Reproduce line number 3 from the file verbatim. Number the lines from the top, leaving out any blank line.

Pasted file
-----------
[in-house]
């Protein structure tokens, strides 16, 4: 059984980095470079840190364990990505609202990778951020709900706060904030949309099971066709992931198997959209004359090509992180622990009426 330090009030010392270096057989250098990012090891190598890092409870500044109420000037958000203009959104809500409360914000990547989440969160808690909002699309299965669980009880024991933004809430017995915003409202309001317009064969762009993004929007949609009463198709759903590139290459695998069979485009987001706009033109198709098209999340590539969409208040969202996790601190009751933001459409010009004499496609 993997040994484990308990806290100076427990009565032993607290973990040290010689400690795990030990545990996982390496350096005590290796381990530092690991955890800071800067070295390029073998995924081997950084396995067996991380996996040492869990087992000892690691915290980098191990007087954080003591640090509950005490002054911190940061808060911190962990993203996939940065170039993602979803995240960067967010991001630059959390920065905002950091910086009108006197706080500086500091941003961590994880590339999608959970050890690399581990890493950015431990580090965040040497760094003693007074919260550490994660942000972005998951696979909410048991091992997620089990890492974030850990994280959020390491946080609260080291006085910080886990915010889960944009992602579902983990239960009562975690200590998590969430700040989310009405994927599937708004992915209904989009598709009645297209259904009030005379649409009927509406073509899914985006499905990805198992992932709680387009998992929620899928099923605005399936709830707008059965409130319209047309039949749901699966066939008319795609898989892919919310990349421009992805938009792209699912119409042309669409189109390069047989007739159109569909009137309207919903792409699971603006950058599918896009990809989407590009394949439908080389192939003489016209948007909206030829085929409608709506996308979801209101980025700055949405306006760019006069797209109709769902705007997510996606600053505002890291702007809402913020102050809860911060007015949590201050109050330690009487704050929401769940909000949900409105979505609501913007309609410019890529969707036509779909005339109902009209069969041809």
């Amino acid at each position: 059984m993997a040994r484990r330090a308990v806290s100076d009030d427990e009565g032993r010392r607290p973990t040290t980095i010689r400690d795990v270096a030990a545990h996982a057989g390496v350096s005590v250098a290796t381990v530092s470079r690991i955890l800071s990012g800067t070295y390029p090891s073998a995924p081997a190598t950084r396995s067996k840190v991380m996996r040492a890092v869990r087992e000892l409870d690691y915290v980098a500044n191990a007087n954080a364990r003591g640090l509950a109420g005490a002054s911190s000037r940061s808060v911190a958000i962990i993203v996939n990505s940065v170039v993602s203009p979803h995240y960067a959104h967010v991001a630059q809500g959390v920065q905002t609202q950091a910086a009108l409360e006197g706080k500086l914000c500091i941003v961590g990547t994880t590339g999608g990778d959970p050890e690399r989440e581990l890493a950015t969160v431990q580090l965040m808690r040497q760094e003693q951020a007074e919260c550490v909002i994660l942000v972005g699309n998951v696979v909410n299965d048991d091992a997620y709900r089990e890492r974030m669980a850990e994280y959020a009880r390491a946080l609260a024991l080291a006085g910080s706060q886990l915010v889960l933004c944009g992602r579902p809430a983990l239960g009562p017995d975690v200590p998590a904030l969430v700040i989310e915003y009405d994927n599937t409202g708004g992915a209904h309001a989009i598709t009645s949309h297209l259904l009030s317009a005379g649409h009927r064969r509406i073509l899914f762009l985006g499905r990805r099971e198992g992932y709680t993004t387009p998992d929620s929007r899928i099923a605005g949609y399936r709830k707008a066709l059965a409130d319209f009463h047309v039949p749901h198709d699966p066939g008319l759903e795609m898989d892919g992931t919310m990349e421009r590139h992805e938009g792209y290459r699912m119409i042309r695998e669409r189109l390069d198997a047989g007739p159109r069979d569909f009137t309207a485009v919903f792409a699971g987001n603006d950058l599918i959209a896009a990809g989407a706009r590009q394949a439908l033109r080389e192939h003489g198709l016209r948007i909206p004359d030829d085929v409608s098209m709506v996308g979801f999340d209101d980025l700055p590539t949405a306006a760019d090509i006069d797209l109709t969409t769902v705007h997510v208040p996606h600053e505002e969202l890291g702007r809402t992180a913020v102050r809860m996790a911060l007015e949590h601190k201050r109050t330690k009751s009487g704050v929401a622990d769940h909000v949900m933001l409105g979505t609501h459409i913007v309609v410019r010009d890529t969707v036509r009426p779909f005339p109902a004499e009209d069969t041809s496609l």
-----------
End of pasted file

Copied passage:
């Amino acid at each position: 059984m993997a040994r484990r330090a308990v806290s100076d009030d427990e009565g032993r010392r607290p973990t040290t980095i010689r400690d795990v270096a030990a545990h996982a057989g390496v350096s005590v250098a290796t381990v530092s470079r690991i955890l800071s990012g800067t070295y390029p090891s073998a995924p081997a190598t950084r396995s067996k840190v991380m996996r040492a890092v869990r087992e000892l409870d690691y915290v980098a500044n191990a007087n954080a364990r003591g640090l509950a109420g005490a002054s911190s000037r940061s808060v911190a958000i962990i993203v996939n990505s940065v170039v993602s203009p979803h995240y960067a959104h967010v991001a630059q809500g959390v920065q905002t609202q950091a910086a009108l409360e006197g706080k500086l914000c500091i941003v961590g990547t994880t590339g999608g990778d959970p050890e690399r989440e581990l890493a950015t969160v431990q580090l965040m808690r040497q760094e003693q951020a007074e919260c550490v909002i994660l942000v972005g699309n998951v696979v909410n299965d048991d091992a997620y709900r089990e890492r974030m669980a850990e994280y959020a009880r390491a946080l609260a024991l080291a006085g910080s706060q886990l915010v889960l933004c944009g992602r579902p809430a983990l239960g009562p017995d975690v200590p998590a904030l969430v700040i989310e915003y009405d994927n599937t409202g708004g992915a209904h309001a989009i598709t009645s949309h297209l259904l009030s317009a005379g649409h009927r064969r509406i073509l899914f762009l985006g499905r990805r099971e198992g992932y709680t993004t387009p998992d929620s929007r899928i099923a605005g949609y399936r709830k707008a066709l059965a409130d319209f009463h047309v039949p749901h198709d699966p066939g008319l759903e795609m898989d892919g992931t919310m990349e421009r590139h992805e938009g792209y290459r699912m119409i042309r695998e669409r189109l390069d198997a047989g007739p159109r069979d569909f009137t309207a485009v919903f792409a699971g987001n603006d950058l599918i959209a896009a990809g989407a706009r590009q394949a439908l033109r080389e192939h003489g198709l016209r948007i909206p004359d030829d085929v409608s098209m709506v996308g979801f999340d209101d980025l700055p590539t949405a306006a760019d090509i006069d797209l109709t969409t769902v705007h997510v208040p996606h600053e505002e969202l890291g702007r809402t992180a913020v102050r809860m996790a911060l007015e949590h601190k201050r109050t330690k009751s009487g704050v929401a622990d769940h909000v949900m933001l409105g979505t609501h459409i913007v309609v410019r010009d890529t969707v036509r009426p779909f005339p109902a004499e009209d069969t041809s496609l």